Class Notes (1,100,000)
CA (620,000)
McGill (30,000)
POLI (3,000)
POLI 212 (200)
Lecture 1

POLI 212 Lecture Notes - Lecture 1: Mark Mazower, Democratic Consolidation, Security Dilemma


Department
Political Science
Course Code
POLI 212
Professor
Hudson Meadwell
Lecture
1

This preview shows pages 1-3. to view the full 21 pages of the document.
POLI212
Lecture 1, January 9th
The long 19th century: organizing device 1789-1945 historical process within those
dates
How Europe developed politically ! things change as a consequence of what
happened in 1789 and then later in 1945
1789 – French revolution
1945 – military defeat of German national socialism, fascism
Long 19th century: ridden with a combination of recurring interstate war and domestic
political instability
- 1789 French revolution – exit from the old regime of France towards a
democratic alternative, real important challenge was not democracy in a
general sense, but republicanism in France and in Europe. 1. Distinctive nature
of the republican challenge, 2. This is an event that challenged monarchy not
only in France
-1815 conclusion of the Napoleonic wars and a relatively comprehensive peace
settlement that settles relations between nation states after war, and also was
designed to protect the principle of monarchy
- 1848 wave of republican challengers to old regimes in Europe, in large measure
they fail, unsuccessful challenges to old regimes in republican forms -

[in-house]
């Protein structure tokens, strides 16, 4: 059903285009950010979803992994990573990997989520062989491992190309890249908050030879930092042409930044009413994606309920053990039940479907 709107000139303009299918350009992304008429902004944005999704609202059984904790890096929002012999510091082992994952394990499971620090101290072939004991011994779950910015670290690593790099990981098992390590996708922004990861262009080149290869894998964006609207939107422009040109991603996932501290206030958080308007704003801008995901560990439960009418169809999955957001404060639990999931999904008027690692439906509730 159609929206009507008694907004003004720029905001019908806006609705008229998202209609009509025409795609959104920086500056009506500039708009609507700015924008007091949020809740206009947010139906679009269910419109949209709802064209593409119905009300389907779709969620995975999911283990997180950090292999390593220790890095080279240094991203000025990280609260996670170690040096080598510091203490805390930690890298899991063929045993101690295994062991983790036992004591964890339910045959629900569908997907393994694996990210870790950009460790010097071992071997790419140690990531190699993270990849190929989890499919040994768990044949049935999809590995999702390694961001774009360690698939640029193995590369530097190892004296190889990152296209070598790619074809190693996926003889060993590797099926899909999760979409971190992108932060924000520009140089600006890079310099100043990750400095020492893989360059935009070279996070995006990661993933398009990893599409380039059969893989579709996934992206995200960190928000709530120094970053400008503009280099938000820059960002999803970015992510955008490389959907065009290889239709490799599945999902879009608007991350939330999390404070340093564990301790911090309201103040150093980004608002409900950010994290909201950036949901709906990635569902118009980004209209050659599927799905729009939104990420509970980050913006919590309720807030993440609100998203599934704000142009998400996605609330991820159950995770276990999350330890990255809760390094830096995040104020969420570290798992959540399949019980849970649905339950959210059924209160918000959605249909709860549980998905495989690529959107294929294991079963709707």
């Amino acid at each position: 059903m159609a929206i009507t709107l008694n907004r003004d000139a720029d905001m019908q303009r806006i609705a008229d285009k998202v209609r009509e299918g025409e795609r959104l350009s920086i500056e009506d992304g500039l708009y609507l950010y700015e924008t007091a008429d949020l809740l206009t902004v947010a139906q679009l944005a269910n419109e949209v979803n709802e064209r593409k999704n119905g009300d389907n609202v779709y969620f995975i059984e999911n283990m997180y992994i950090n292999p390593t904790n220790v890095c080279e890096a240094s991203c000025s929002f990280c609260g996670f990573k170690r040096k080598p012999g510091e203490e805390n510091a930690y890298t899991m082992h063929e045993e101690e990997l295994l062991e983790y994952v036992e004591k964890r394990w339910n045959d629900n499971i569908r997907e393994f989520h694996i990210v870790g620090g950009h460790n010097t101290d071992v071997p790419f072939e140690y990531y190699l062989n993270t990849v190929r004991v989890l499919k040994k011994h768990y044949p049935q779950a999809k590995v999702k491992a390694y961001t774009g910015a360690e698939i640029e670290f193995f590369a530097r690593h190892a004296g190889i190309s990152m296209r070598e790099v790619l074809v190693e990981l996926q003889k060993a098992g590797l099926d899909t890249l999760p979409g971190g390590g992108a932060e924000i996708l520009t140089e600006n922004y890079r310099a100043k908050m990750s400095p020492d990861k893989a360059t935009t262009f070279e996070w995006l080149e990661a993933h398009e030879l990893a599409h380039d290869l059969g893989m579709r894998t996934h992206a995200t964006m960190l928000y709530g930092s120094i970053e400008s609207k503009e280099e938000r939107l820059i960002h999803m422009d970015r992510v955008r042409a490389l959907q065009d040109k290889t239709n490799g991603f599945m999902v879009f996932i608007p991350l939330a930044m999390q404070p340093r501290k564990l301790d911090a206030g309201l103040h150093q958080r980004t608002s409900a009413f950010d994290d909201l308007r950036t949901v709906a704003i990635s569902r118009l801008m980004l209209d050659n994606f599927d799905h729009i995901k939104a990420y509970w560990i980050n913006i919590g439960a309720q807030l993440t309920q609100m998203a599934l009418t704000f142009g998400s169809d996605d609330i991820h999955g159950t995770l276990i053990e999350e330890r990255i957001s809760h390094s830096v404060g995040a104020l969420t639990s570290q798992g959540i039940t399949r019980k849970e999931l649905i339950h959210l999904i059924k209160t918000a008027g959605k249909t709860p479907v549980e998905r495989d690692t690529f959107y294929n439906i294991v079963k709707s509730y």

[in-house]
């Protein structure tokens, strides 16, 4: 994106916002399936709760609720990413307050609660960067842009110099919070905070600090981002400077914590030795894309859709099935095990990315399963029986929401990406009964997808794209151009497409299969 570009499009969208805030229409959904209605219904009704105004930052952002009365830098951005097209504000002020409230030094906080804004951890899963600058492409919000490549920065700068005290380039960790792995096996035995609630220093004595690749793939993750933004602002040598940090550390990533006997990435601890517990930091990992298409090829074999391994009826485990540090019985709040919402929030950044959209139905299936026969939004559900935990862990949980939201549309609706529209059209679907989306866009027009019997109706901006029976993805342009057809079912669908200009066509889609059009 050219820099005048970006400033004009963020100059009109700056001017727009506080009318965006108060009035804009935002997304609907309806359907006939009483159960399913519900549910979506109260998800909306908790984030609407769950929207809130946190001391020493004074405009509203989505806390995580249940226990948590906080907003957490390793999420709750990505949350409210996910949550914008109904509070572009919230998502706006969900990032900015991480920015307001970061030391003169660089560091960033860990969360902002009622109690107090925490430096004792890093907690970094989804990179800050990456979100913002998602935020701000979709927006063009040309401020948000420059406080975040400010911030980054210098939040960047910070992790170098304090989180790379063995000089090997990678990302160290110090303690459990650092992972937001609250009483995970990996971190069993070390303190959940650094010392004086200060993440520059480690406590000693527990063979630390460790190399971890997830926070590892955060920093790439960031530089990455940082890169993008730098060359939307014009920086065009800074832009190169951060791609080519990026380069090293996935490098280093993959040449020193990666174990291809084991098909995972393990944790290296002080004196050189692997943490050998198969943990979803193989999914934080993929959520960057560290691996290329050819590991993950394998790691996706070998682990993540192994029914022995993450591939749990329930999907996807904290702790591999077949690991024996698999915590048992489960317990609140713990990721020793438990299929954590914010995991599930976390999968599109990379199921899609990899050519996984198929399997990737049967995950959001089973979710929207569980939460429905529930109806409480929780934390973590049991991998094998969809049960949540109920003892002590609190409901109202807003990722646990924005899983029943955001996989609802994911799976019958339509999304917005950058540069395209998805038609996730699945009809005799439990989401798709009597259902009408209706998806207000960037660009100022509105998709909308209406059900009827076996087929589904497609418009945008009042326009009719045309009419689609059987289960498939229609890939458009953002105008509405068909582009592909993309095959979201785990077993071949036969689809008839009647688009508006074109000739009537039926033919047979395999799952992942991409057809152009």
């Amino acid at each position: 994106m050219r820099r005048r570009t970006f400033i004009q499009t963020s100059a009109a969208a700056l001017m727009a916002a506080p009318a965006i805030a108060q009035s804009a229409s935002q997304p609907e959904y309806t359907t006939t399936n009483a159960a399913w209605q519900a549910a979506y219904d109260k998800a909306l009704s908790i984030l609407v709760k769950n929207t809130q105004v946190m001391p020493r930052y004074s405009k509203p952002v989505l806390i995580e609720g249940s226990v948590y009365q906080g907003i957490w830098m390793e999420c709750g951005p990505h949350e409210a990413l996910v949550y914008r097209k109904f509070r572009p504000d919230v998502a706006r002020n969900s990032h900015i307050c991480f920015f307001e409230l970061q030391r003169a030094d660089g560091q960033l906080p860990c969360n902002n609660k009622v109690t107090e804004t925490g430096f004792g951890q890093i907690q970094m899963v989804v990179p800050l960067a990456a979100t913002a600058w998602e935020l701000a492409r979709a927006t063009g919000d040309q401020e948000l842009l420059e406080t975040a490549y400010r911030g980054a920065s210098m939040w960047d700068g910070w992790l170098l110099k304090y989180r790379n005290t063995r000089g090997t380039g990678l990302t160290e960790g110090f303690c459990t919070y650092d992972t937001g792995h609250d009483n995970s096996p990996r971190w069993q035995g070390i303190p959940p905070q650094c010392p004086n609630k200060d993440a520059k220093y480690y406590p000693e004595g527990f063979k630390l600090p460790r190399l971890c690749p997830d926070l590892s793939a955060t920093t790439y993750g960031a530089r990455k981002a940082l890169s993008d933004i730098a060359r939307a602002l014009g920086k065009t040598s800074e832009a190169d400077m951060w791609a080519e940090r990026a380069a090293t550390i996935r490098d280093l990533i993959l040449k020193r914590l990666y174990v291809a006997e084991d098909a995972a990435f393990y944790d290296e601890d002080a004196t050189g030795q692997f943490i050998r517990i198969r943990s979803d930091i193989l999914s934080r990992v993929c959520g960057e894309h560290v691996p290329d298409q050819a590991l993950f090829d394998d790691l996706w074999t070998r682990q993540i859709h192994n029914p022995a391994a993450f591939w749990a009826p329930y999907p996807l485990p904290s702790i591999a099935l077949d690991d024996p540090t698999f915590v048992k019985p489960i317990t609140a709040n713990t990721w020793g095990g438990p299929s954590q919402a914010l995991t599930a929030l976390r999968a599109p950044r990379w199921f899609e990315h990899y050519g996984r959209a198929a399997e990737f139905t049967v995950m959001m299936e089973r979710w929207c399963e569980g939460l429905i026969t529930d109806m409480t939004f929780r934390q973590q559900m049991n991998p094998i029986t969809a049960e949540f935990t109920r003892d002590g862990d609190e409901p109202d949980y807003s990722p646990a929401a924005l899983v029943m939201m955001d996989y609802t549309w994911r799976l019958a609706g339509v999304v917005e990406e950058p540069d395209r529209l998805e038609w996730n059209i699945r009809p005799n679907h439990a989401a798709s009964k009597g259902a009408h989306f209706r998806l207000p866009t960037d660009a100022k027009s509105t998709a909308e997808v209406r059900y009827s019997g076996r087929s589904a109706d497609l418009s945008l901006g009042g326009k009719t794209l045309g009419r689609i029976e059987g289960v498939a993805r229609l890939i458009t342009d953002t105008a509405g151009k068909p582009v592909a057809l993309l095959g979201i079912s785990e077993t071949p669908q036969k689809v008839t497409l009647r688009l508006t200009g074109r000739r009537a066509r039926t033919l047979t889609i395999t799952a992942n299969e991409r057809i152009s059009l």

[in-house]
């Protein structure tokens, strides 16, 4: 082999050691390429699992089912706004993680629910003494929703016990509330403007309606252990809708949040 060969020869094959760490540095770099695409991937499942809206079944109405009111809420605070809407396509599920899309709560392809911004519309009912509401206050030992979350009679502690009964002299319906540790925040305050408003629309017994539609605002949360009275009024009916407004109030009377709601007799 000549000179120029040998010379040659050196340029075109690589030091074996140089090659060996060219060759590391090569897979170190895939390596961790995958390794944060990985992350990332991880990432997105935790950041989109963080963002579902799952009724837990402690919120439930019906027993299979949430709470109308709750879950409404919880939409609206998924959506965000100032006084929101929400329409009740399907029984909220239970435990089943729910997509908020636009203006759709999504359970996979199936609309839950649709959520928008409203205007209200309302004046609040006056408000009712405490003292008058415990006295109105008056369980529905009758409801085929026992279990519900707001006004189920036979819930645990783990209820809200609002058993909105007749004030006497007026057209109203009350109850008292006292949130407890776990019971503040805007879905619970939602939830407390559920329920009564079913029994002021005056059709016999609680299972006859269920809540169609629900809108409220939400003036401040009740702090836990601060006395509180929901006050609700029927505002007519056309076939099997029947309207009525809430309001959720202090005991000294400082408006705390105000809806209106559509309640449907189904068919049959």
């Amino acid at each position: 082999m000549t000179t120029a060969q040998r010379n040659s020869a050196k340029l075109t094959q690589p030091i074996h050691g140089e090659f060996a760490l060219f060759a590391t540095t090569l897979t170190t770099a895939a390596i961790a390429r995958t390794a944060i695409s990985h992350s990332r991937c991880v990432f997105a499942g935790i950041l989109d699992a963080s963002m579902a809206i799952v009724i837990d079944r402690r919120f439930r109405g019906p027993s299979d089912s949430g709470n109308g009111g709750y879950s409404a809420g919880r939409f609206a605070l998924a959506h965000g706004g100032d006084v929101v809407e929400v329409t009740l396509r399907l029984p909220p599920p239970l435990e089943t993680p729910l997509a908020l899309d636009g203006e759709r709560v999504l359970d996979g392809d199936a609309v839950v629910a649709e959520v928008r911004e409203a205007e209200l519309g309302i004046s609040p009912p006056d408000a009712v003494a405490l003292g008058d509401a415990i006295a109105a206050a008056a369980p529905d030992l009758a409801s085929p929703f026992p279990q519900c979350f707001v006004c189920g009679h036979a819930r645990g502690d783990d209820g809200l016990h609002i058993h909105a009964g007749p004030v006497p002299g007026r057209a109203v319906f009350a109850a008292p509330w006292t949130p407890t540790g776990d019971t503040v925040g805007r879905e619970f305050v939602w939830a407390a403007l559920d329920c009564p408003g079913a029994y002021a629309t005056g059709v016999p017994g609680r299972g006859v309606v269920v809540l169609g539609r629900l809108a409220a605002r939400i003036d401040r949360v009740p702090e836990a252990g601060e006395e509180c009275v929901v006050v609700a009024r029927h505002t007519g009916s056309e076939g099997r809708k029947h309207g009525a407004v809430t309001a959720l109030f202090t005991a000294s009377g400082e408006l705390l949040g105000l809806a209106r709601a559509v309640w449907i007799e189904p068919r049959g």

republicanism in France took a long time to be accepted
-1870-1871 illustrate importance of interstate war and domestic political
instability, Franco Prussian war, and transition to third republican France
- democracy is not a European birthright, it was something that only became
possible post 1945 because fascism and national socialism were militarily
defeated
Peace of Westphalia – peace settlement after war – introduces and entrenches
sovereignty
Period in which the genesis “social question”
-how will the EU society adapt and respond to industrial capitalism?
-how to incorporate them to political institutions

Only pages 1-3 are available for preview. Some parts have been intentionally blurred.

Lecture 2, January 12th
- Long nineteenth century
- Democratic republicanism and old regimes
Democratic republicanism as an alternative to old regimes
Late 18th century rejection of old regimes
Liberalism, nationalism and republicanism ! the third was the most radical challenge
of all
Liberals and liberalism challenged old regimes but could live with monarchs as long as
they were limited by constitutions
Nationalism was a challenge because one of the motivating principles of nationalism is
to locate sovereignty in people, but there was nothing incompatible with nationalism
and monarchical rule as long as the monarch was limited in appropriate ways so that
the popular sovereignty of the nation would rule
Republicanism challenges are deeper – seven points: republicanism…
1. Sought to do away with monarchs all together – weren’t satisfied with
introducing constitutional limits to monarchs – motivation was to do away with
monarchs and the monarchical principle all together – interest in a republican
institution in which the head of state was elected
The French revolution began as an attempt to constitutionally limit the
prerogative and authority of the monarch – reform movement that was
replaced by republican challenges
2. Anti-Catholic – form of civil religion and sought to introduce own symbols and